[etoys-dev] [squeakland] how to hide ALL connectors to/from a specific node in the Connectors package?
karlramberg at gmail.com
Tue Sep 17 14:36:10 EDT 2013
#tellAllIncomingConnections: aMessageSelector and #tellAllOutgoingConnections:
are just the first level connectors directly connected to the morph in
question. Its one level deep.
You can look at
If you change
self costume successors do:
self costume allSuccessors do:
you get a graph of all the morphs successors to the morph
This is IMO a bug. It says tellAllSuccessors but tells only the first node
in the successor graph.
Same goes for tellAllPredecessors:
On Sat, Sep 14, 2013 at 10:45 PM, Lawson English <lenglish5 at cox.net> wrote:
> I'll try again:
> I have 19 Connectors nodes showing in my project.
> There are 19 x 18 connectors -a fully connected graph.
> I want to be able to easily tell all connectors to hide using Etoys
> scripting. I already know how to do this with Squeak, but it isn't obvious
> at all how to make it work with etoys, despite the existence of a scripting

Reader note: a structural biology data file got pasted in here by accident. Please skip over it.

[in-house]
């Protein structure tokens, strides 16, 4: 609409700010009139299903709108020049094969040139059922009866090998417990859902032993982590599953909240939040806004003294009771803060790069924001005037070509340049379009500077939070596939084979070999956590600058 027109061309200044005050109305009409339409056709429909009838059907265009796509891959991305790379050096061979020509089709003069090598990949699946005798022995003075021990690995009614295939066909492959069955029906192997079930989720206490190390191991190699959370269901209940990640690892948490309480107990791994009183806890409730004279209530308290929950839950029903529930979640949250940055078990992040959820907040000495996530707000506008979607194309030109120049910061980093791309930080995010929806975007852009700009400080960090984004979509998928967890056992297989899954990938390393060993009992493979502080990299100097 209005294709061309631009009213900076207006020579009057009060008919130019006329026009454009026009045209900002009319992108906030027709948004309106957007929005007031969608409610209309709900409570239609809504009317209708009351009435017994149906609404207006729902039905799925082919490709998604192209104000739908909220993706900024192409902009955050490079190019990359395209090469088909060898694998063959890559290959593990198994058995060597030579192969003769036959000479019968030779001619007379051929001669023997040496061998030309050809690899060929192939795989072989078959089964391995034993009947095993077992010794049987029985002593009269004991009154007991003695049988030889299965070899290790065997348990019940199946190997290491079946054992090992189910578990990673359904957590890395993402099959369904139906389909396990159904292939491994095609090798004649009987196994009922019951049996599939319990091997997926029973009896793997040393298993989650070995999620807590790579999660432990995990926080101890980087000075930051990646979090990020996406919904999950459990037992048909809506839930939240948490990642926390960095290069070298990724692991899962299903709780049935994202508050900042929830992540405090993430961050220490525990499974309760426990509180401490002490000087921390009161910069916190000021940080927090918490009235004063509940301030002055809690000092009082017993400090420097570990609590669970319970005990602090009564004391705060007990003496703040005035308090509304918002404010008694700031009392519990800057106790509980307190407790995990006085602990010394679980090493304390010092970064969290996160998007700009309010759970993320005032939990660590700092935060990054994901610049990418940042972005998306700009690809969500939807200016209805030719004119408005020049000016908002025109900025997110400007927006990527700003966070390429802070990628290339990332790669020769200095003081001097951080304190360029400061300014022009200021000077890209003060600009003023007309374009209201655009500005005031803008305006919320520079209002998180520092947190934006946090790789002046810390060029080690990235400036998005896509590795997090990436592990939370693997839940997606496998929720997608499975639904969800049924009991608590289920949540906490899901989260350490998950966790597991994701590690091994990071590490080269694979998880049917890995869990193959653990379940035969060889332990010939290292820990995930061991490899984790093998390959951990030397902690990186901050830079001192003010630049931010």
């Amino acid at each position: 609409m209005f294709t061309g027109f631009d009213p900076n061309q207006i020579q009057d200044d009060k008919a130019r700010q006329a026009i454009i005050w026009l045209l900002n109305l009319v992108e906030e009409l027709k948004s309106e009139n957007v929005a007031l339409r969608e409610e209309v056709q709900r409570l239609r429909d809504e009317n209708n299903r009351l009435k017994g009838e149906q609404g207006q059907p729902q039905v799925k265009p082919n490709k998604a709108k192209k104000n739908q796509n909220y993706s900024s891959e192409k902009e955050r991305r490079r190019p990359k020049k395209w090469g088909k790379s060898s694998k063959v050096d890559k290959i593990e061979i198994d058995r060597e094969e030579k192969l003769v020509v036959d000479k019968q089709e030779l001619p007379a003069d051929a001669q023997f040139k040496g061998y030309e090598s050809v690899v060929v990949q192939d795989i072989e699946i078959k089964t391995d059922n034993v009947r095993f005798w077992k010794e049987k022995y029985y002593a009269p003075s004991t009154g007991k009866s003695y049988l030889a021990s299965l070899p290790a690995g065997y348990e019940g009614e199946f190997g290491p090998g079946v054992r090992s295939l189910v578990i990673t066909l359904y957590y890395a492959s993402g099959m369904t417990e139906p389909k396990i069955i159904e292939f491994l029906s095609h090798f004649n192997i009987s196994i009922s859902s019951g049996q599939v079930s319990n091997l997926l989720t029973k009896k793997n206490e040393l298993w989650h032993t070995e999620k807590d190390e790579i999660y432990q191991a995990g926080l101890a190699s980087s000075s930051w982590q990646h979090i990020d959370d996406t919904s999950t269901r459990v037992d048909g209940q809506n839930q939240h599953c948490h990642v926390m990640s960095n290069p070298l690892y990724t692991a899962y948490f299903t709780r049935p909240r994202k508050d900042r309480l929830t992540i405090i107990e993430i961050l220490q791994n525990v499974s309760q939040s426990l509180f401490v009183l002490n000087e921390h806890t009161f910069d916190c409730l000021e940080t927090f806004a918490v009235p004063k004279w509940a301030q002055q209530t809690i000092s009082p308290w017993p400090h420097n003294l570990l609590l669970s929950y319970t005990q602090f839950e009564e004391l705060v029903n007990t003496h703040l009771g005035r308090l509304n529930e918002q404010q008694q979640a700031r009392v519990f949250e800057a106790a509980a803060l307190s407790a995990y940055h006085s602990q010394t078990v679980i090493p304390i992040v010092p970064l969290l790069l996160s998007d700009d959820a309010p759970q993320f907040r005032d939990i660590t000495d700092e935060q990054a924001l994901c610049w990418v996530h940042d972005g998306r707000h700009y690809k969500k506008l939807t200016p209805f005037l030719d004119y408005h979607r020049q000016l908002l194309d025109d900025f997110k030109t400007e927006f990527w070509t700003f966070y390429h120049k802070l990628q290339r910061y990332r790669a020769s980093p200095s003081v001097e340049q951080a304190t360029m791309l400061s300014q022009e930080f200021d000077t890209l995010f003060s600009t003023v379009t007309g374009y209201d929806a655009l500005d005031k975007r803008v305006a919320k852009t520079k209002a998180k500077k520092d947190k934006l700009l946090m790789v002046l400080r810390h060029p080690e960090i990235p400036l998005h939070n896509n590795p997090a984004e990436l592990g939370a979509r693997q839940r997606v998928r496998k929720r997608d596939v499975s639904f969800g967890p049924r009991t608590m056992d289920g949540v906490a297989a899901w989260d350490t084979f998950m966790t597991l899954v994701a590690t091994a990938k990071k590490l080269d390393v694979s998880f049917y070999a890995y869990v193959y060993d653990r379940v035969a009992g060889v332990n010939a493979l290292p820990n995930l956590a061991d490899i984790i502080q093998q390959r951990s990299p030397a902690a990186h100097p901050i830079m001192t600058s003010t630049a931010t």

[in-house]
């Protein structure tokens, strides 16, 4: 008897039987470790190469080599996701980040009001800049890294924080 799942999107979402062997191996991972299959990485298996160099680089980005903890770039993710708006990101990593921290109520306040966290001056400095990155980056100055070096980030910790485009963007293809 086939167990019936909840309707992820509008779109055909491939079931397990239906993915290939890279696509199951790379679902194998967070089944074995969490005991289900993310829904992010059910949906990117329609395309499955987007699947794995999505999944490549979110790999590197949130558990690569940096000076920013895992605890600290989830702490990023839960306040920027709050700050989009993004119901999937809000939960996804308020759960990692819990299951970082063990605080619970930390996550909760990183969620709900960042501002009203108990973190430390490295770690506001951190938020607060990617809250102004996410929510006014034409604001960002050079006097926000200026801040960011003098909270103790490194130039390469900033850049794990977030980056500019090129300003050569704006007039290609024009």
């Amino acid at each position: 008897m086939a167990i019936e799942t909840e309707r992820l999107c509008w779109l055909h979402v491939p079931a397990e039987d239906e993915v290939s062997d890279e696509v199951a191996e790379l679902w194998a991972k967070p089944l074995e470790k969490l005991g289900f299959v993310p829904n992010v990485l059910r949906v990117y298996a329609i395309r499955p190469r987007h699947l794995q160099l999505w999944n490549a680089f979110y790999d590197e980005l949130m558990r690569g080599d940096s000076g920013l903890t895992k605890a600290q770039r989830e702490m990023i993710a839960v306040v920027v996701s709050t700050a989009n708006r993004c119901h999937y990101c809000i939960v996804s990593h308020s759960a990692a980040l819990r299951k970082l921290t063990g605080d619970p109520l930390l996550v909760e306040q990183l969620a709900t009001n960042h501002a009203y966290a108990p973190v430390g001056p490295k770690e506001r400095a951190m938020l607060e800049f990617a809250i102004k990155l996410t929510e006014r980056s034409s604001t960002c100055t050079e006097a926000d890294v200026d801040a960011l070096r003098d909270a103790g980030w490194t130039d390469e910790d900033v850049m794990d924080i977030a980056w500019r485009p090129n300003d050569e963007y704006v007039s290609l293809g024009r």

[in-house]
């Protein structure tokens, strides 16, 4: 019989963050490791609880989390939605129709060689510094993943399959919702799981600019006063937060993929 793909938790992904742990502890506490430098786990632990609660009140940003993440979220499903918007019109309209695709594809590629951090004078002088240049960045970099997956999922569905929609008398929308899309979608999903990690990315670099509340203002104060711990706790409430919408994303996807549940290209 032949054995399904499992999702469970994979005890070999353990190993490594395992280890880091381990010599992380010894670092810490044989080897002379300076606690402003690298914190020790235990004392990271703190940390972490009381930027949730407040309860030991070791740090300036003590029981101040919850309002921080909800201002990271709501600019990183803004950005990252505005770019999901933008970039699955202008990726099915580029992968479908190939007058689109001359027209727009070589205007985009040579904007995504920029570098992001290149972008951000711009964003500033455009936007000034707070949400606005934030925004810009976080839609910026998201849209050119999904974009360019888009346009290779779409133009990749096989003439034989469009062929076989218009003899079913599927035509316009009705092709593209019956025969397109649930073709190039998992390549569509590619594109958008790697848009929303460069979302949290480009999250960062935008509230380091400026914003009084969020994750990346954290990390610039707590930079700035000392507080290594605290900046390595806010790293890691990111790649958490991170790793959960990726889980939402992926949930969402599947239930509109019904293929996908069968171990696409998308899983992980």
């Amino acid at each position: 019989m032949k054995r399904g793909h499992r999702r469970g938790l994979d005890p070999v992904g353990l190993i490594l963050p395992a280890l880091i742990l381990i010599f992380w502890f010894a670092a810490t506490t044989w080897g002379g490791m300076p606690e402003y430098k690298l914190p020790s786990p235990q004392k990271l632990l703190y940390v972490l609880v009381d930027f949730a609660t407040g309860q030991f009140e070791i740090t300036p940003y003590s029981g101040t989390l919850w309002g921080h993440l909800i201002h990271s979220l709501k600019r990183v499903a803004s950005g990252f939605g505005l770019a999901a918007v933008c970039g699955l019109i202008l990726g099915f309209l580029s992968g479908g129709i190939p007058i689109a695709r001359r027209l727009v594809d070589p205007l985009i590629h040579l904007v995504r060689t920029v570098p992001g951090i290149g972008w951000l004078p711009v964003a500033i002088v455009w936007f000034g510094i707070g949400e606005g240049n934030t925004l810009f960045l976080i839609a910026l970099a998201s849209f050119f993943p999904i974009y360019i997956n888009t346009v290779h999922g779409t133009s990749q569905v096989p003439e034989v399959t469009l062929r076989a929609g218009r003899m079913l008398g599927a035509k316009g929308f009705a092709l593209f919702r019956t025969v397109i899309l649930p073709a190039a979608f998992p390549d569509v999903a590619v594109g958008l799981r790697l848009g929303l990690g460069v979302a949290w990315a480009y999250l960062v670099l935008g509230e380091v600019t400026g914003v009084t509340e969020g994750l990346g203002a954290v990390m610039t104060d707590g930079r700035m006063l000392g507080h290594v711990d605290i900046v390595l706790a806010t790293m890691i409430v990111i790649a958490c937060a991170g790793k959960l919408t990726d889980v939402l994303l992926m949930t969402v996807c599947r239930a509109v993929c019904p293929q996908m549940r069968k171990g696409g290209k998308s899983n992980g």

> option "tellAllIncomingConnections" and "tellAllOutgoingConnections"
> I can't figure it out.
> I've dropped down into the System browser and looked at the Smalltalk code
> #tellAllIncomingConnections: aMessageSelector
> #tellAllOutgoingConnections: aMessageSelector
> "Send the given message selector to all the players of the receiver's
> costume's outgoing connections"
> self costume outgoingConnections do:
> [:m |
> m playerRepresented ifNotNilDo:
> [:p | p performScriptIfCan: aMessageSelector]]
> I've even tried putting ^#hide into the script.
> Is this aspect of Connectors + Etoys broken or am I missing something?
> I can specify a SPECIFIC Connector to hide, but I have potentially 19 x 18
> or even 256 x 255 of them to work with, so obviously this isn't an option.
> Do I have to go with my incredibly cumbersome code I worked out in my
> Squeak youtube tutorials and stick that into a script, instead?
> Squeak from the very start (introduction to Squeak and Pharo Smalltalk for
> the (almost) complete and compleate beginner).
> "Debugging is twice as hard as writing the code in the first place.
> Therefore, if you write the code as cleverly as possible, you are, by
> definition, not smart enough to debug it." - Brian Kernighan
> squeakland mailing list
> squeakland at squeakland.org
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